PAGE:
“Harry, please give him a cigarette or else we will get no peace.”

I pulled out my cigarette case and offered him a Player’s. With shaking hands, he pulled one to his mouth. For a moment, our eyes met; his were filled with watery hatred for everything around him.

“Come,” Friede said. “Let’s get out of the kitchen. I don’t know how long we’ve got until the Gellersons come back. Bring a bottle of wine with you. We’ll take it to my room,” she said playfully.

It really wasn’t a room, but an alcove that housed a woodstove and a chaise lounge. The walls were thin and covered with heavy floral wallpaper. Along the wall, Friede had pinned up small photos of her girlfriends and glamour shots of German movie stars cut from defunct magazines published during the war.

We put some pillows behind our back and propped ourselves up on the day bed. We drank warm Rhine wine out of a shared coffee cup and ate slices of bread slathered thick with butter.

“Did you hear,” Friede said excitedly, “the British have started up Radio Hamburg again. So we can finally listen to jazz and dance music banned by the Nazis.”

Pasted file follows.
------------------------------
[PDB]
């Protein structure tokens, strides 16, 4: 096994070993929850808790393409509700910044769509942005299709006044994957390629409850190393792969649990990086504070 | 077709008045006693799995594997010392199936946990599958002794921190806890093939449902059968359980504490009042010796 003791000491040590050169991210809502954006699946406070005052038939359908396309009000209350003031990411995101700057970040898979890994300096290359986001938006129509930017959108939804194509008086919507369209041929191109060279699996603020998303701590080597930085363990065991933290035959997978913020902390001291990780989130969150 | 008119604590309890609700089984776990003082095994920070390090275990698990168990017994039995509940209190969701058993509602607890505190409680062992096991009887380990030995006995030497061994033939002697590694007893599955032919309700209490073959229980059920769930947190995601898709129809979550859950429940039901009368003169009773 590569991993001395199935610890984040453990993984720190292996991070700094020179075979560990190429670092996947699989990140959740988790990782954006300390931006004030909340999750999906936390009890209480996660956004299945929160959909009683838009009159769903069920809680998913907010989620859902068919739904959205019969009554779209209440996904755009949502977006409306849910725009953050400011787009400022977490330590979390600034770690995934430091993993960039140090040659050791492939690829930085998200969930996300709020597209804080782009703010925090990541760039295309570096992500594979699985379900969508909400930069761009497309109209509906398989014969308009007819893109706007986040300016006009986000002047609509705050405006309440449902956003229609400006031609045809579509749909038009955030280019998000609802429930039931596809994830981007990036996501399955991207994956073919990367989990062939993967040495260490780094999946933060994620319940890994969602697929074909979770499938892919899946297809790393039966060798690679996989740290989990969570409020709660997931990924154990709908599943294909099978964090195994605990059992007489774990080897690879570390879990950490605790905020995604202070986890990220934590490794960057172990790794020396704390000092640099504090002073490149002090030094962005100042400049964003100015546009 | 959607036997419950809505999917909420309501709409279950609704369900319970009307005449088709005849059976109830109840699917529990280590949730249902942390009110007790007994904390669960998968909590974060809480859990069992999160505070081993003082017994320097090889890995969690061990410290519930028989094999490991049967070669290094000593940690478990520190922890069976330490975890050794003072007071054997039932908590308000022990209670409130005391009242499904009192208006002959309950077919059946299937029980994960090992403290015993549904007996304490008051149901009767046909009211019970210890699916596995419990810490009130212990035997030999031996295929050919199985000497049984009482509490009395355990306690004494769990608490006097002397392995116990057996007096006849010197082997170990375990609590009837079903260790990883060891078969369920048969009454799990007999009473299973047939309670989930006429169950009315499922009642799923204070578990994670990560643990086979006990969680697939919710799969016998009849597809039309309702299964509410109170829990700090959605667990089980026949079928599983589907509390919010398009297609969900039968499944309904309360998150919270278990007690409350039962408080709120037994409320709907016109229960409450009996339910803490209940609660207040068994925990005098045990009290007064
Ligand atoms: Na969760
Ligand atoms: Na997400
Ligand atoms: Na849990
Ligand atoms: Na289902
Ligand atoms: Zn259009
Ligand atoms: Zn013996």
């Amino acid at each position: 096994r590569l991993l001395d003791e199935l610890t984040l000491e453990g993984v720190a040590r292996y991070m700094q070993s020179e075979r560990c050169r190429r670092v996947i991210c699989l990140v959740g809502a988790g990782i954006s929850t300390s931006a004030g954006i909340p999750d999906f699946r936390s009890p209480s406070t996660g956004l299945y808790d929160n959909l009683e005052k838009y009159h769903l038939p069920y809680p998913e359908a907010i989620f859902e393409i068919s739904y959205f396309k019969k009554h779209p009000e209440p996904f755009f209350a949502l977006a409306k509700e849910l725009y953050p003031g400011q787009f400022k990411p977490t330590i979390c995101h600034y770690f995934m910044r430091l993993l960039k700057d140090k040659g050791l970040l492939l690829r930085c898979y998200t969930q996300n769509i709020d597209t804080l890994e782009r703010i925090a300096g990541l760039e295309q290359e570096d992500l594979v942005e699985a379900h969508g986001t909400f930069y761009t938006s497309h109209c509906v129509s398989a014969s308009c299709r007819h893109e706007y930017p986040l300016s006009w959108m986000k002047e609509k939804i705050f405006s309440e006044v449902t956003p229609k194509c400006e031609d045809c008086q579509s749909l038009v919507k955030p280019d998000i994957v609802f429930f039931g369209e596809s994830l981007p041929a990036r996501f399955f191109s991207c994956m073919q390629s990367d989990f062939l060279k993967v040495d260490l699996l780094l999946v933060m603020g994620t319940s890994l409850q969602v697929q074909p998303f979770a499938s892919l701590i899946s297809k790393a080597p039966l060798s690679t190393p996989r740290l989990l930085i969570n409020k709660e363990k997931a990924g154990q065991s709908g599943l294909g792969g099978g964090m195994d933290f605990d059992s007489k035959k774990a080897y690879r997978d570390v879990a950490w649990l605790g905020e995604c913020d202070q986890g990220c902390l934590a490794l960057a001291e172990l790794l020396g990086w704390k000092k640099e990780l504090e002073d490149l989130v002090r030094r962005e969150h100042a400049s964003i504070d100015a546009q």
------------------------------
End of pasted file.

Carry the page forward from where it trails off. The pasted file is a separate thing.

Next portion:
I laughed and sipped back my wine. I thought these moments with her were the closest to paradise I had ever got in my short and squalid life. Lying beside Friede was like a wish come true from Aladdin’s lamp.

To me, she was as mysterious as the sphinx and as sensual as nightfall in an exotic garden. I clung tightly to the hope that my desire for her was more than physical want, and that her interest in me went beyond food parcels. Perhaps that was all we could demand from each other after a long war.

Maybe the best we both could hope from each other was the shared warmth from our curled up bodies and to forget the incinerated city waiting outside.

We finished half a bottle of wine and I sang silly songs. I made extravagant compliments to her eyes, her hair, her body, and her soul. After a while, we undressed each other. We made love on the chaise lounge, which was just large enough for us to hold each other tightly, in a selfish and generous longing.

For a long time, we remained in Friede’s small lair, while outside the thin shuttered door, the old man raged against the occupation, his life, and his new lodgings. The din slowly dissipated and faded into the background like a smudge on the wallpaper.